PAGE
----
Starbucks began bringing trained outreach workers into its stores in 2020, and the program is active in eight US cities, including Los Angeles, Philadelphia, Chicago and Seattle. Homelessness rates in all these cities are high or growing. In New York, for instance, the number of people sleeping in shelters reached almost 66,000 last October. And the national homelessness rate remains stubbornly high.

A spokesperson for Starbucks described the program as one of the ways that the coffee giant seeks to support and strengthen the communities around its stores, and better equip employees to meet the challenges of their jobs. With this program specifically, Starbucks “wanted to be a part of the solution” alongside non-profits with experience in this area, the spokesperson said.

Jacobs works for Breaking Ground, the non-profit that partners with the coffee retailer in New York, and is part of the team that checks in on roughly 15 stores in the city.

Jacobs and her colleagues work to build long-term relationships with their clients, with the goal of helping them secure housing. But she also serves their immediate problems, whether by pointing them in the direction of other social services like soup kitchens, or simply offering them a new pair of socks.

A woman carries coffee out of a Starbucks store in Manhattan. Photograph: Lucas Jackson/Reuters

Jacobs, who has been at Breaking Ground just short of two years, is level-headed and warm. Walking past theaters and restaurants on Broadway, she seems to have X-ray vision, pointing out unexpected places that have become escapes for unhoused people – such as a furniture section at a department store – and the locations of resources they can access. There is a recharge station in Times Square where folks can get a cup of coffee and power their phone, and a street medicine van at Herald Square.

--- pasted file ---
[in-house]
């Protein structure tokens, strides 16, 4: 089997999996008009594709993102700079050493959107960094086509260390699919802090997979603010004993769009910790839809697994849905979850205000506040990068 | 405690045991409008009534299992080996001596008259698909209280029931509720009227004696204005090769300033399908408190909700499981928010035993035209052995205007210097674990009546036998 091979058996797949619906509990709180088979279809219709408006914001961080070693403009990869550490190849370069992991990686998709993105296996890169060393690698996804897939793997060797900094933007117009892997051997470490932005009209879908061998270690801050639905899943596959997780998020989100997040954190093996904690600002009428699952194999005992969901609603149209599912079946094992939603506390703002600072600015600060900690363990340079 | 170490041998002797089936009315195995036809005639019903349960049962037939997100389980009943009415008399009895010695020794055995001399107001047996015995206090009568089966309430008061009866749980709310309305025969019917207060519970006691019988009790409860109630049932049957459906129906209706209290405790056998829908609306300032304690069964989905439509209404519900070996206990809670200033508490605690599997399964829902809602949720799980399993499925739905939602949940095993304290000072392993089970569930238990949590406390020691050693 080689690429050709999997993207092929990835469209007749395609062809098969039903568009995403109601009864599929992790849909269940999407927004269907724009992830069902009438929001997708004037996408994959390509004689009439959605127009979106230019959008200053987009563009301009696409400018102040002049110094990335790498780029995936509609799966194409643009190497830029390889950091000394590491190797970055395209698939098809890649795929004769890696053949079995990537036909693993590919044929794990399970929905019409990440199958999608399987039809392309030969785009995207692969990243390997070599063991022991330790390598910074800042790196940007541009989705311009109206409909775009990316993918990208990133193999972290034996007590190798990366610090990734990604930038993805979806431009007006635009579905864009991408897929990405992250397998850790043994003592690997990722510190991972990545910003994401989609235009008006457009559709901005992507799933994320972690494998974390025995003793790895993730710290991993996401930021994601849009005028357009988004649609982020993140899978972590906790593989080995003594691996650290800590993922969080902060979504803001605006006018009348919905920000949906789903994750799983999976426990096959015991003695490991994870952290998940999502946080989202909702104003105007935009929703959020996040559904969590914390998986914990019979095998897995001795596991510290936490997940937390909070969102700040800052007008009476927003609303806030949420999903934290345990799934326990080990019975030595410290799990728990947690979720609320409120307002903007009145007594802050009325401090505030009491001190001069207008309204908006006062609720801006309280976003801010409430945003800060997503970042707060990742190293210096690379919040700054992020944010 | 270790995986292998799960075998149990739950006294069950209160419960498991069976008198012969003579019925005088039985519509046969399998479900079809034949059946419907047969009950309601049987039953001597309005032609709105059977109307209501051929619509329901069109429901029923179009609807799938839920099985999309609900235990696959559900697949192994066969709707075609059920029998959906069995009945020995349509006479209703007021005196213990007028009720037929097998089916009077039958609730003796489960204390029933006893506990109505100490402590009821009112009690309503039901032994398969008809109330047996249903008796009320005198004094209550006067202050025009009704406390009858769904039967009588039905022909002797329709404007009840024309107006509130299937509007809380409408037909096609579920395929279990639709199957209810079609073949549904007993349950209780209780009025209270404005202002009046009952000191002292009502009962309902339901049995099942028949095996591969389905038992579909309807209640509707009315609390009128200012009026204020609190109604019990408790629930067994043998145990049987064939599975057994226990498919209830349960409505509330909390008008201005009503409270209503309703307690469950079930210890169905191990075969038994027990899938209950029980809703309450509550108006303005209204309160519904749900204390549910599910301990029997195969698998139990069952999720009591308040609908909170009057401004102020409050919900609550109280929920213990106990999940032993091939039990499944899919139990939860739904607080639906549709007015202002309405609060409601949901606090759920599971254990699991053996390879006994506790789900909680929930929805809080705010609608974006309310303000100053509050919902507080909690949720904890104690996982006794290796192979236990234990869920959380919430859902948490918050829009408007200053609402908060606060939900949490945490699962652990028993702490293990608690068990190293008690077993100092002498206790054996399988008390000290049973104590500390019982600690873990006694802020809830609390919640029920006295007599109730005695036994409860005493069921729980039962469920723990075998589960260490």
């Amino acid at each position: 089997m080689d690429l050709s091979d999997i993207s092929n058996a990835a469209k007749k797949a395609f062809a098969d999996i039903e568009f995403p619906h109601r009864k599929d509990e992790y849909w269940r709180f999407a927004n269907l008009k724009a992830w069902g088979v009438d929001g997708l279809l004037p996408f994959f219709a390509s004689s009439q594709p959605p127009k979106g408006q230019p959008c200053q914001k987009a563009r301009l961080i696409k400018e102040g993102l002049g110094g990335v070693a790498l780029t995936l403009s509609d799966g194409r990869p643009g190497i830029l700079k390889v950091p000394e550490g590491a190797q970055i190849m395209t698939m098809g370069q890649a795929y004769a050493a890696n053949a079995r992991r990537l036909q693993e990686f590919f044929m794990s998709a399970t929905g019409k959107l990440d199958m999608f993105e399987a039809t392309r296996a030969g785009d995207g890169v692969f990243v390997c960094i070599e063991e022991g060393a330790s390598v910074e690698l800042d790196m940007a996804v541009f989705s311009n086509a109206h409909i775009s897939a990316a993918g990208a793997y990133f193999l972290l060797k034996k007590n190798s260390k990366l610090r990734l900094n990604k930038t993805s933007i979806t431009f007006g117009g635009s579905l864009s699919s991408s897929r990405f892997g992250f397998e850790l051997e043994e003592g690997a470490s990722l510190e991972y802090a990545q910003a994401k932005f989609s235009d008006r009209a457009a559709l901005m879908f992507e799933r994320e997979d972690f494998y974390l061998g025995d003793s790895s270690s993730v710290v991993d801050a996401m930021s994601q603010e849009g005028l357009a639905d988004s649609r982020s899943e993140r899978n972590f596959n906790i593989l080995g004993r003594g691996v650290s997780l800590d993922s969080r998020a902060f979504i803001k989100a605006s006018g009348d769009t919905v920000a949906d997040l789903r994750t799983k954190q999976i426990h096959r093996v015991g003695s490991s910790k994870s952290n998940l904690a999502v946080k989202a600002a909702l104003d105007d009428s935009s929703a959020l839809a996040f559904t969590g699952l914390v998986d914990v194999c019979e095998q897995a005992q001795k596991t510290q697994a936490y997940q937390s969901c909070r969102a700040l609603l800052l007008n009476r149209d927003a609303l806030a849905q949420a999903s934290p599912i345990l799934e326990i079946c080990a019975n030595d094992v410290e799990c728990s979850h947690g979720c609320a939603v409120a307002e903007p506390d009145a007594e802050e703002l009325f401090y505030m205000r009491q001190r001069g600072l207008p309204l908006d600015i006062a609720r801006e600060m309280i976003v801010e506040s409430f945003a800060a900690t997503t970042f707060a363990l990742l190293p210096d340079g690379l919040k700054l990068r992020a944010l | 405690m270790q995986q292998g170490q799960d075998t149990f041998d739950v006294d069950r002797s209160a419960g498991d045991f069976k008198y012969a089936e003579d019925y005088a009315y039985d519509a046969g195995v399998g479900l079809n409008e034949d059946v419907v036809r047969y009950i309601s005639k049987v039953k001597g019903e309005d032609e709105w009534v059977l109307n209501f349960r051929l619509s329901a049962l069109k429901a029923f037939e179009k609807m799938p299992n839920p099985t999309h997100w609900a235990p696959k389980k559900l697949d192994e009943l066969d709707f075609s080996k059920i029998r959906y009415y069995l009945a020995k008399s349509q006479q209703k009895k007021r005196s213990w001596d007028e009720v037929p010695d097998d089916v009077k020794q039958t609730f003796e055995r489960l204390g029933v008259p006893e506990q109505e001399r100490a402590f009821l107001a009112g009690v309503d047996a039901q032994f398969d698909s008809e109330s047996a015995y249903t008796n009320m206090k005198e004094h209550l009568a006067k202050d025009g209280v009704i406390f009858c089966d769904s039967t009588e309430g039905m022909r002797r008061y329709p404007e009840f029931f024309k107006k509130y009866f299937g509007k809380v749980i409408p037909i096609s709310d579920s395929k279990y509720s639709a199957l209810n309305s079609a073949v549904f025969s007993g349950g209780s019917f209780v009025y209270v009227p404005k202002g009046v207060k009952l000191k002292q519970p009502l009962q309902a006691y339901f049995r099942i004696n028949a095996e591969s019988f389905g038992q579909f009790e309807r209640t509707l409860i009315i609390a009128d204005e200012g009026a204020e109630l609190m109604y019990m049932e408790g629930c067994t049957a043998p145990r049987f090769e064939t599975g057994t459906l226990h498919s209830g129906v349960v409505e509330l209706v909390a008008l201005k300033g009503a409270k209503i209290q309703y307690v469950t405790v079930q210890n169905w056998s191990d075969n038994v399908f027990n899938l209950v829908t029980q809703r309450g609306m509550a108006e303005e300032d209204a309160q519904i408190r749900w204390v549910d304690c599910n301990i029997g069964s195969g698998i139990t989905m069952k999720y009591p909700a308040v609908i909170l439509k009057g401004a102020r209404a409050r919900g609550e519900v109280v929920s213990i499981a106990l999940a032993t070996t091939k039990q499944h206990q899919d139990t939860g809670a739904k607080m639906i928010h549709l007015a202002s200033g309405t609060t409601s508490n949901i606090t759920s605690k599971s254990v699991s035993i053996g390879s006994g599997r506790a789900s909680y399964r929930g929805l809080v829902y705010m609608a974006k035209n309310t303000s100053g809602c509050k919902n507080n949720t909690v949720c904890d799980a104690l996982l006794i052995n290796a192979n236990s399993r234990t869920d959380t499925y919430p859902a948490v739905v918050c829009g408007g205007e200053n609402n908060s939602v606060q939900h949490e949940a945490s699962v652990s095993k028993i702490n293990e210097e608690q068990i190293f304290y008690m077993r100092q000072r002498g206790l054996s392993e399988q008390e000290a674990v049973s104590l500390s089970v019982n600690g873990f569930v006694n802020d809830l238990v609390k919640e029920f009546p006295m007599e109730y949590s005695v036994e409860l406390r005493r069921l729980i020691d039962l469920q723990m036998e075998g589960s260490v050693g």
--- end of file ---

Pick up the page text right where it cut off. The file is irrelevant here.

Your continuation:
Breaking Ground’s private contracts with retailers like Starbucks allow Jacobs and her colleagues to go where the city oftentimes cannot: in New York City, the Department of Homeless Services works in public settings, such as on the subway and on the streets.

That day, Jacobs carried several items in her backpack. There was a team phone, which she uses to take notes throughout the day and share shift reports with colleagues, and which Starbucks workers and clients can also use to reach her. For her clients, she toted warm clothes and she had a color-coded binder of resources, such as one-pagers listing nearby soup kitchens, drop-in centers, medical centers and places offering showers.

Jacobs says she rarely hears “negative stories” about her clients; a spokesperson for Breaking Ground says that unhoused people are likelier to be the victims of crime rather than perpetrators. Yet sometimes homeless people are implicated in explanations for why particular Starbucks outlets have shuttered.